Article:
Friday, January 4, 2013

Unpredictable Science

I read yesterday about a fascinating study by a scientist who studies scientists -- specifically, the scientists in four chemistry labs at Stanford.  He observed all their behavior and the research they did, interviewed them, read their notes and all.  And he found that science is a very frustrating endeavor . . . because nature simply doesn't cooperate.

Now, here's why that's interesting:  one of the premises of science is that the universe is a predictable, orderly place -- that once you figure out the nature of things and the rules they live by, you'll be able to say with great confidence what is going to happen in the future.  This is why scientific findings are required to be replicable before they are accepted.

But these scientists in some of the top-quality labs of the world were constantly stymied by the results of their experiments.  Basic findings could not be replicated.  Months' worth of work was tossed out because they could make no sense of the results.  In fact, "more than 50 percent of their data was unexpected.  (In some labs, the figure exceeded 75 percent.)"  In a supposedly systematic pursuit for supposedly predictable truth, things rarely happened like they expected.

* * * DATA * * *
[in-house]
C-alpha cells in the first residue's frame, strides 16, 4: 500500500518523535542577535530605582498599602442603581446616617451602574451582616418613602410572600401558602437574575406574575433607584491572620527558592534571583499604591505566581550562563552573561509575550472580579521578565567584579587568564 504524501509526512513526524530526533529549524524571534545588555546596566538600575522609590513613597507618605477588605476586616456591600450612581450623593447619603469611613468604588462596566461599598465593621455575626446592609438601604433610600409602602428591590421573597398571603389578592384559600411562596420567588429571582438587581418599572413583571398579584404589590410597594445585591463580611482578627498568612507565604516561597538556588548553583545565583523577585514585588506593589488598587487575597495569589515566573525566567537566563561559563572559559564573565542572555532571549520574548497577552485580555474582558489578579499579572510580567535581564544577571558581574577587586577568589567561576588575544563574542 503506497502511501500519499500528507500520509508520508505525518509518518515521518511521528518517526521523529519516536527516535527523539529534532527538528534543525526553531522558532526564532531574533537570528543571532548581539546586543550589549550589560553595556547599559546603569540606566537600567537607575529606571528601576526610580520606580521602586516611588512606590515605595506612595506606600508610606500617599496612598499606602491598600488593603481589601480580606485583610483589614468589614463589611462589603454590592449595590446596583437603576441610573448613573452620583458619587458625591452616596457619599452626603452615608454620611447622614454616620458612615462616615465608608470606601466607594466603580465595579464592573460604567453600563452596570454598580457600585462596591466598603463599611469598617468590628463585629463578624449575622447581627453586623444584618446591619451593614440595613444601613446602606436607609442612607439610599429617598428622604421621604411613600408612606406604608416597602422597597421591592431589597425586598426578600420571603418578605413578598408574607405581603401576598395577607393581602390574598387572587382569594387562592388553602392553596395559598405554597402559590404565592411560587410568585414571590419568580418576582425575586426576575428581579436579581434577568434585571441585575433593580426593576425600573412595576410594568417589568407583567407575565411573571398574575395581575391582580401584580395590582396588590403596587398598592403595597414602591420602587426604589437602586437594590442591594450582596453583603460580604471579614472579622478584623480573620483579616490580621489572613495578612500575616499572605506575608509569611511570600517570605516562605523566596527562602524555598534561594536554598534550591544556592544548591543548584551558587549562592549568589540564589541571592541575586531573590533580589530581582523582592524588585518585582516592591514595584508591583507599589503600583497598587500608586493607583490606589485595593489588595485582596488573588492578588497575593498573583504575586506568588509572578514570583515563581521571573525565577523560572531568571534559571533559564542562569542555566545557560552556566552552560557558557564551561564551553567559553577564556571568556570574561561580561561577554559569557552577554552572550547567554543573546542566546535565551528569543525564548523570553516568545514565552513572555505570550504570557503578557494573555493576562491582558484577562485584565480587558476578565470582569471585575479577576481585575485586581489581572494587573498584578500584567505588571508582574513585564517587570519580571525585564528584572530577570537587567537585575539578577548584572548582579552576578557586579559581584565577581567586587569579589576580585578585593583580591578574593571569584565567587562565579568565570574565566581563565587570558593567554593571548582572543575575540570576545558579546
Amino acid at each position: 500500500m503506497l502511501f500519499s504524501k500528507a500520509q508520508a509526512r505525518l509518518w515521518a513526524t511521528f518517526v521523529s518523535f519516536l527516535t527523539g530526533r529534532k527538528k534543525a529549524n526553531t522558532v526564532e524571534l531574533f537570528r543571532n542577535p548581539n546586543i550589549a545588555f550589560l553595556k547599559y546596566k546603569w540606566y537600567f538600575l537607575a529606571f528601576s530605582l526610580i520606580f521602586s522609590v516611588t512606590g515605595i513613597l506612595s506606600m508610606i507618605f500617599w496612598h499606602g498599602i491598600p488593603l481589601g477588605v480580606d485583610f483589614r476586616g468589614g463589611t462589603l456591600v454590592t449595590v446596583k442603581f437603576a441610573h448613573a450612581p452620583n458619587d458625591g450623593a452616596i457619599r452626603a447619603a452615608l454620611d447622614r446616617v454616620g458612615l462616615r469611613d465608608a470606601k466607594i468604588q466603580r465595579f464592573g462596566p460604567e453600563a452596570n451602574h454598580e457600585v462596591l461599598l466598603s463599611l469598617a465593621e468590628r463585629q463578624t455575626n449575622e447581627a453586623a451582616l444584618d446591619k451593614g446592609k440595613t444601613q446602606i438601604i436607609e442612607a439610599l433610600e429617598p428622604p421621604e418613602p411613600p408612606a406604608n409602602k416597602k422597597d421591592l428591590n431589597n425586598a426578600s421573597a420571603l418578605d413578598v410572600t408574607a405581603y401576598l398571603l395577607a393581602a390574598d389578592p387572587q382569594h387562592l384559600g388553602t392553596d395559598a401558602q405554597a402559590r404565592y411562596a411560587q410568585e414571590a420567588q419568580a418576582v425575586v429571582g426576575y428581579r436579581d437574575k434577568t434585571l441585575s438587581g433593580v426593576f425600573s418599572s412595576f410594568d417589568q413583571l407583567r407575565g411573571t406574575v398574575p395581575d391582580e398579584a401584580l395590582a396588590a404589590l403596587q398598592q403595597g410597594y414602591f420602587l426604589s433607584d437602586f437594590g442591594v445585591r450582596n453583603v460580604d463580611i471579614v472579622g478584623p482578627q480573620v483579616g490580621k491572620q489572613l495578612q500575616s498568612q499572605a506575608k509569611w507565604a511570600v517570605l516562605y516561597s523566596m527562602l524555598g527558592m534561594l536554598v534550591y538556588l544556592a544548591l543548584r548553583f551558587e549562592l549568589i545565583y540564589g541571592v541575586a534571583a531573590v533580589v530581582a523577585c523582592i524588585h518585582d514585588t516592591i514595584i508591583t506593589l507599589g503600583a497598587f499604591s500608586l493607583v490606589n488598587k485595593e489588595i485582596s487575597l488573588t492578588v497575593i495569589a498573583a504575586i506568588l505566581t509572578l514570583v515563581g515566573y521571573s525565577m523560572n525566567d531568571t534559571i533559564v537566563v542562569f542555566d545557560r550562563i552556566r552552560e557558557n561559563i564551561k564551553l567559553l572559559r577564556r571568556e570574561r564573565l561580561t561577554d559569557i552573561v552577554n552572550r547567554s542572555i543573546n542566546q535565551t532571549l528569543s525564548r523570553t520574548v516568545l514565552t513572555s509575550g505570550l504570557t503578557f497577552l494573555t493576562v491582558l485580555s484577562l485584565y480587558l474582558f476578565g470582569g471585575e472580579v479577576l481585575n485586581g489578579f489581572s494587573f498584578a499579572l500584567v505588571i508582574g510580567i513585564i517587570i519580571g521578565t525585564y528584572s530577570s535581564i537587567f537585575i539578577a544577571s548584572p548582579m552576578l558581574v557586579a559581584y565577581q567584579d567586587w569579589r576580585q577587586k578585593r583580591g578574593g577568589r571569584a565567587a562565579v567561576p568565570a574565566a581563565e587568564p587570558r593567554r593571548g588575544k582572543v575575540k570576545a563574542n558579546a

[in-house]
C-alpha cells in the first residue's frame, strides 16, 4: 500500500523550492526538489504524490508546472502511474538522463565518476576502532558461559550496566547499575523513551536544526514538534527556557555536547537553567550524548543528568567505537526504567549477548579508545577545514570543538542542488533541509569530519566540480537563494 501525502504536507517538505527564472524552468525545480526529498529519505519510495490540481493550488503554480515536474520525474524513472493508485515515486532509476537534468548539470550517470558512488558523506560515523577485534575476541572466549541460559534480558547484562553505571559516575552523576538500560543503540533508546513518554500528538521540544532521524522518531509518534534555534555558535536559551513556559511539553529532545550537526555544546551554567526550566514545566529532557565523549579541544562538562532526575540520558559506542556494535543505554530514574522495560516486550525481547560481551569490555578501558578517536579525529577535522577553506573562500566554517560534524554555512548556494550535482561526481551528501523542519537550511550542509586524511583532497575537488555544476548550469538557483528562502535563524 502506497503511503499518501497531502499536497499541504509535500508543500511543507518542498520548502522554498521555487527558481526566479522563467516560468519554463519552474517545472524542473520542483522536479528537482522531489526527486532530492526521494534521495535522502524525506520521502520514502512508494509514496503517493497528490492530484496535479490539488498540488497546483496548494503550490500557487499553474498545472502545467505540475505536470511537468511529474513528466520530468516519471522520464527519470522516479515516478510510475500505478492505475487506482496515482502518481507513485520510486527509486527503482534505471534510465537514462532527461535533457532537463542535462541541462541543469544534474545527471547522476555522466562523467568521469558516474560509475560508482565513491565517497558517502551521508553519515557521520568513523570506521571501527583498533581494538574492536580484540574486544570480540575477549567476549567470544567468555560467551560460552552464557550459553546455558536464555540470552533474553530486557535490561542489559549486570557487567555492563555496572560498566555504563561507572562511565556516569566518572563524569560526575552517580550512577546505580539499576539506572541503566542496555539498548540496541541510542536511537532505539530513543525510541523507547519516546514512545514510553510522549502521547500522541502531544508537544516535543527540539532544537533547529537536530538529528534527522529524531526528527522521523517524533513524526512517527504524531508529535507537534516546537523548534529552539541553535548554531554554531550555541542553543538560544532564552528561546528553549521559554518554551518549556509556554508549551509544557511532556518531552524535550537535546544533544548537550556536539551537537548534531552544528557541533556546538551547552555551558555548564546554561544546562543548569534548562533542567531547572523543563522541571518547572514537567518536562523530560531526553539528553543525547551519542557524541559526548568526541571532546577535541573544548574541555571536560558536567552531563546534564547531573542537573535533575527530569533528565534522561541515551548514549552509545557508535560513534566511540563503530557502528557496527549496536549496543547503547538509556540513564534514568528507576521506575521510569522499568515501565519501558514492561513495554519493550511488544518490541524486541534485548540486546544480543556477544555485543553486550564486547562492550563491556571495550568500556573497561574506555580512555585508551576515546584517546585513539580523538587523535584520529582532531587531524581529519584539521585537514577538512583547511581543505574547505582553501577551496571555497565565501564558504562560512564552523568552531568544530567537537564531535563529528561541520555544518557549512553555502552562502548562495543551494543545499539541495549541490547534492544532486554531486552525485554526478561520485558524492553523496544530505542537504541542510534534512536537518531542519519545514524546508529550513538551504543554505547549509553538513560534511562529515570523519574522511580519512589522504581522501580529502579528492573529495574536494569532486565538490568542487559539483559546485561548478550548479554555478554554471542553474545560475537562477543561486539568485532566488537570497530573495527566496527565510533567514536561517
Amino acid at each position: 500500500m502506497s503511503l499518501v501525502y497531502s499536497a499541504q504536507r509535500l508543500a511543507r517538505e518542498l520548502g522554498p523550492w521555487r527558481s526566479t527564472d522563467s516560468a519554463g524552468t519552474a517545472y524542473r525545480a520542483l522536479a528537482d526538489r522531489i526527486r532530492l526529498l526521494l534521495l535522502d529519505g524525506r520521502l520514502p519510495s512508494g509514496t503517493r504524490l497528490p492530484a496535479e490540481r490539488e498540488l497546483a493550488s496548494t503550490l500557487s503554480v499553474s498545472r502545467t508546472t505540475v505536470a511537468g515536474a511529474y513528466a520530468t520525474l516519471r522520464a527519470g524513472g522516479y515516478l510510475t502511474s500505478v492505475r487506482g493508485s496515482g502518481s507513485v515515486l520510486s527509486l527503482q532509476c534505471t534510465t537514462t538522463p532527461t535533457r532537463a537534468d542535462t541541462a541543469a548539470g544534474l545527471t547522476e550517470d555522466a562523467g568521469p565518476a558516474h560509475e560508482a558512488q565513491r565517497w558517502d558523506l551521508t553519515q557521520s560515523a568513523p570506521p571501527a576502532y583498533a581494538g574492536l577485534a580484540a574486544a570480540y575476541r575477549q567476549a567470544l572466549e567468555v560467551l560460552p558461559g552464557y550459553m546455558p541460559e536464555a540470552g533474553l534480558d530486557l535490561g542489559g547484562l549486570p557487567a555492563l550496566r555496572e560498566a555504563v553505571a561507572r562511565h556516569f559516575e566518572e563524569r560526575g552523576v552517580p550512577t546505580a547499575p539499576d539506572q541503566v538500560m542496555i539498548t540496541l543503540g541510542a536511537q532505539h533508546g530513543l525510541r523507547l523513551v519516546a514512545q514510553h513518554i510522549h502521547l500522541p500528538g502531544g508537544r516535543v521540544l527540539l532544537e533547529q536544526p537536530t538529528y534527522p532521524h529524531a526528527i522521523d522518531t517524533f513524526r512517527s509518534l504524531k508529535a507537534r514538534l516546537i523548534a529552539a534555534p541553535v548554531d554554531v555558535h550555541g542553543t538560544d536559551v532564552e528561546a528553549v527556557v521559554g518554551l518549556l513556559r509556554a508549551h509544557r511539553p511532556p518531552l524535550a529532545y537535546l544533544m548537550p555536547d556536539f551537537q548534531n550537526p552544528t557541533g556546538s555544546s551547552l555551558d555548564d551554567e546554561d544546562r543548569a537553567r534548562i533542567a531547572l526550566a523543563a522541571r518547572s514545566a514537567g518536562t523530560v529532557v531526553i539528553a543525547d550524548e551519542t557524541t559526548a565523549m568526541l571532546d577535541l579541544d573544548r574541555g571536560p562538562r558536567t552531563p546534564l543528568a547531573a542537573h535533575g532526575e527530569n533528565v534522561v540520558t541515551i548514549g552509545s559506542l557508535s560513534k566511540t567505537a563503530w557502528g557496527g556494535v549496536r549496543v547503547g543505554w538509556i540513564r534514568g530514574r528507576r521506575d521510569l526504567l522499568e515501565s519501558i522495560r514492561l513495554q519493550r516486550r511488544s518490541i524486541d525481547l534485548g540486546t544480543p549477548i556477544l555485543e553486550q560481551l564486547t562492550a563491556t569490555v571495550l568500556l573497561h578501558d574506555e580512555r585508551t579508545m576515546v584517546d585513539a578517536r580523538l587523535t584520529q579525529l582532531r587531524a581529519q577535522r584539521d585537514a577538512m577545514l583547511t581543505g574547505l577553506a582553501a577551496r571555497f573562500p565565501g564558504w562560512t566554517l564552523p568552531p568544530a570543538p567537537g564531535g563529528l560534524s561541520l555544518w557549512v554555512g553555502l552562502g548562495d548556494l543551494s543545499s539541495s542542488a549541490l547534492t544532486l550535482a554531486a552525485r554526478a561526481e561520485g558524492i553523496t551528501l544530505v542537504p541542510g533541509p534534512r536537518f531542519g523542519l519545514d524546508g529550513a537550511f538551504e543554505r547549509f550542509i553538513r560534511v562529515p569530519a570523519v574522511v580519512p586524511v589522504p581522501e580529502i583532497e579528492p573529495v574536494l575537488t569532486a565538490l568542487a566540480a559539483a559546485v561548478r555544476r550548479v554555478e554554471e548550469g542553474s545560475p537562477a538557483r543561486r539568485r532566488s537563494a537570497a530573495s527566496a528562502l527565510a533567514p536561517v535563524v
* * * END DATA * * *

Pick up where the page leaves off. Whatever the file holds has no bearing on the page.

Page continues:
Some observations about this.  Number one, I feel much better about how all of my homeschool science experiments fail.

Number two, if they had a theory that X would happen in this experiment and Y happened instead, isn't it more scientific to change your theory to accommodate Y than to throw out your data because it "didn't make sense"?  How many scientific theories are pushed on the public that are disproven in research 50-75 percent of the time, but the scientists refuse to believe the evidence of their eyes over the worldview in their brains?

Number three, if scientists are this unreliable about analyzing the natural phenomena happening right before their eyes and adjusting their theories and worldviews accordingly, why do we put such unrelenting trust in the theories they present us regarding the beginning of time, concerning phenomena that nobody has seen?

Number four, is it possible that our universe isn't as orderly and predictable as we want to believe it is?  That we arrogant heirs of the Enlightenment have convinced ourselves that we can stand apart from our world and figure everything out when our brains are simply not that grand and limitless?  That maybe God, in a loving attempt to draw us to Him, steps into the natural world and stirs things up a little just to remind us that He is God and we are not?

I'm not being anti-science here.  Really, nobody who uses computers or microwaves or pharmaceuticals has any business being anti-science.  But it behooves us to recognize arrogance in our species when we see it, and it behooves us to approach the claims of the consistently arrogant with some healthy skepticism.

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